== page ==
Archive for the ‘malware’ Category
A new piece of advanced espionage malware, possibly developed by nation-supported attacker, targeted three US companies in the utilities industry last month, researchers from security firm Proofpoint reported on Thursday.
Employees of the three unnamed companies, a Proofpoint reported, received emails purporting to come from the National Council of Examiners for Engineering and Surveying. This non-profit group develops, administers, and scores examinations used in granting licenses for US engineers. Using the official NCEES logo and the domain nceess[.]com, the emails said that the recipients failed to achieve a passing score on a recent exam. The attached Word document was titled Result Notice.doc.
Malicious macros embedded into the document attempted to install a package of full-featured malware Proofpoint calling LookBack. Components included a remote-access trojan written in C++ and a proxy tool for communicating with a command and control server. Once LookBack is installed, it gives attackers a full range of capabilities that include:
Posted in BlueKeep RDP Flaw, BlueKeep RDP Vulnerability, BlueKeep Vulnerability, botnet malware, cryptocurrency malware, hacking news, Linux botnet, Linux Vulnerability, malware, windows Vulnerability | Comments (0)
Researchers have discovered some of the most advanced and full-featured mobile surveillanceware ever seen. Dubbed Monokle and used in the wild since at least March 2016, the Android-based application was developed by a Russian defense contractor that was sanctioned in 2016 for helping that country’s Main Intelligence Directorate meddle in the 2016 US presidential election.
Monokle uses several novel tools, including the ability to modify the Android trusted-certificate store and a command-and-control network that can communicate over Internet TCP ports, email, text messages, or phone calls. The result: Monokle provides a host of surveillance capabilities that work even when an Internet connection is unavailable. According to a report published by Lookout, the mobile security provider that found Monokle is able to:
- Retrieve calendar information including name of event, when and where it is taking place, and description
- Perform man-in-the-middle attacks against HTTPS traffic and other types of TLS-protected communications
- Collect account information and retrieve messages for WhatsApp, Instagram, VK, Skype, imo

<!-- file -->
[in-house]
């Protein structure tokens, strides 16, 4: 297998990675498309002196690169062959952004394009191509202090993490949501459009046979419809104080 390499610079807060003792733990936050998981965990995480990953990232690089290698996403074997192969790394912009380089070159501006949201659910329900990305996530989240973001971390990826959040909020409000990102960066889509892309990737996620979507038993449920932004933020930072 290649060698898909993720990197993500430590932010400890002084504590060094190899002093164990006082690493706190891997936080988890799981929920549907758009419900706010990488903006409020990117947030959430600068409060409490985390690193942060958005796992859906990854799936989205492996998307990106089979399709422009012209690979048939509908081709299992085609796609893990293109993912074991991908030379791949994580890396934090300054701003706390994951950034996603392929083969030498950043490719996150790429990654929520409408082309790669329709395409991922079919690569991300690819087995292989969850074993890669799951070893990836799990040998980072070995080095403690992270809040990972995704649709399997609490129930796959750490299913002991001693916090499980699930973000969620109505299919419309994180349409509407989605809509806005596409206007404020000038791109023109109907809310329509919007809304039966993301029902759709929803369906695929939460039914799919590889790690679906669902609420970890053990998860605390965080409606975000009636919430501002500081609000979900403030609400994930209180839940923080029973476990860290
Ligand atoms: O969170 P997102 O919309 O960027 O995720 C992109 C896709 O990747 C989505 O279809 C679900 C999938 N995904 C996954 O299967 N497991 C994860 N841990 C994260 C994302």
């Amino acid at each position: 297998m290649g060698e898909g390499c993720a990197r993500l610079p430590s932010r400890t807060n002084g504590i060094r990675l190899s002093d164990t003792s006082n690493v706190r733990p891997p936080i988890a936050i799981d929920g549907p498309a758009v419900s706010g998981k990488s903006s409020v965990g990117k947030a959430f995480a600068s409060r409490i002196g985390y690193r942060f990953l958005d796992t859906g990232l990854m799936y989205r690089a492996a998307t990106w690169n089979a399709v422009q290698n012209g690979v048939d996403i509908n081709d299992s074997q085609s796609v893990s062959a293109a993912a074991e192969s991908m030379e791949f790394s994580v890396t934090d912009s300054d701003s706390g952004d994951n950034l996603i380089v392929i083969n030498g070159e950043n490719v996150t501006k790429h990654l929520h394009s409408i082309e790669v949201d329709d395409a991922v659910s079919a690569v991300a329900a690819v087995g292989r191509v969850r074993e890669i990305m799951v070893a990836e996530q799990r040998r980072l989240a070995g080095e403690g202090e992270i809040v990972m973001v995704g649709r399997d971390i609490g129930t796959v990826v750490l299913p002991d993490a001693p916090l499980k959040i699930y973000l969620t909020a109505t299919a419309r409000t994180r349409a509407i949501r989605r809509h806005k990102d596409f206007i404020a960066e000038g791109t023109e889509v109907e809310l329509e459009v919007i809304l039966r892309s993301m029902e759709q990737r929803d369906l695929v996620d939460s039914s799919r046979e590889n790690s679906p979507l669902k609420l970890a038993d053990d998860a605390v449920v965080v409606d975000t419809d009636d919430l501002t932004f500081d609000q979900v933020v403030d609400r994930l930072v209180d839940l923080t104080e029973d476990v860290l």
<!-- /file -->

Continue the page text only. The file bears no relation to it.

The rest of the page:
- Receive out-of-band messages via keywords (control phrases) delivered via SMS or from designated control phones
- Send text messages to an attacker-specified number
- Reset a user’s pincode
- Record environmental audio (and specify high, medium, or low quality)
- Make outgoing calls
- Record calls
- Interact with popular office applications to retrieve document text
- Take photos, videos, and screenshots
- Log passwords, including phone unlock PINs and key presses
- Retrieve cryptographic salts to aid in obtaining PINs and passwords stored on the device
- Accept commands from a set of specified phone numbers
- Retrieve contacts, emails, call histories, browsing histories, accounts and corresponding passwords
- Get device information including make, model, power levels, whether connections are over Wi-Fi or mobile data, and whether screen is on or off
- Execute arbitrary shell commands, as root, if root access is available
- Track device location
- Get nearby cell tower info
- List installed applications
- Get nearby Wi-Fi details
- Delete arbitrary files
- Download attacker-specified files
- Reboot a device
- Uninstall itself and remove all traces from an infected phone
Commands in some of the Monokle samples Lookout researchers analyzed lead them to believe that there may be versions of Monokle developed for devices running Apple’s iOS. Unused in the Android samples, the commands were likely added unintentionally. The commands controlled iOS functions for the keychain, iCloud connections, iWatch accelerometer data, iOS permissions, and other iOS features or services. Lookout researchers didn’t find any iOS samples, but they believe iOS versions may be under development. Monokle gets its name from a malware component a developer titled "monokle-agent."
Researchers have exposed a network of Facebook accounts that used Libya-themed news and topics to push malware to tens of thousands of people over a five-year span.
Links to the Windows and Android-based malware first came to researchers’ attention when the researchers found them included in Facebook postings impersonating Field Marshal Khalifa Haftar, commander of Libya’s National Army. The fake account, which was created in early April and had more than 11,000 followers, purported to publish documents showing countries such as Qatar and Turkey conspiring against Libya and photos of a captured pilot that tried to bomb the capital city of Tripoli. Other posts promised to offer mobile applications that Libyan citizens could use to join the country’s armed forces.
According to a post published on Monday by security firm Check Point, most of the links instead went to VBScripts, Windows Script Files and Android apps known to be malicious. The wares included variants of open source remote-administration tools with names including Houdina, Remcos, and SpyNote. The tools were mostly stored on file-hosting services such as Google Drive, Drobbox, and Box.
Yesterday on Twitter, Samsung's US support team reminded everyone to regularly—and manually—virus-scan their televisions.
Samsung's team followed this up with a short video showing someone in a conference room going 16 button-presses deep into the system menu of a Samsung QLED TV to activate the television's built-in virus-scan, which is apparently "McAfee Security for TV."
Unsurprisingly, Samsung got immediate pushback on these tweets and almost as immediately deleted them.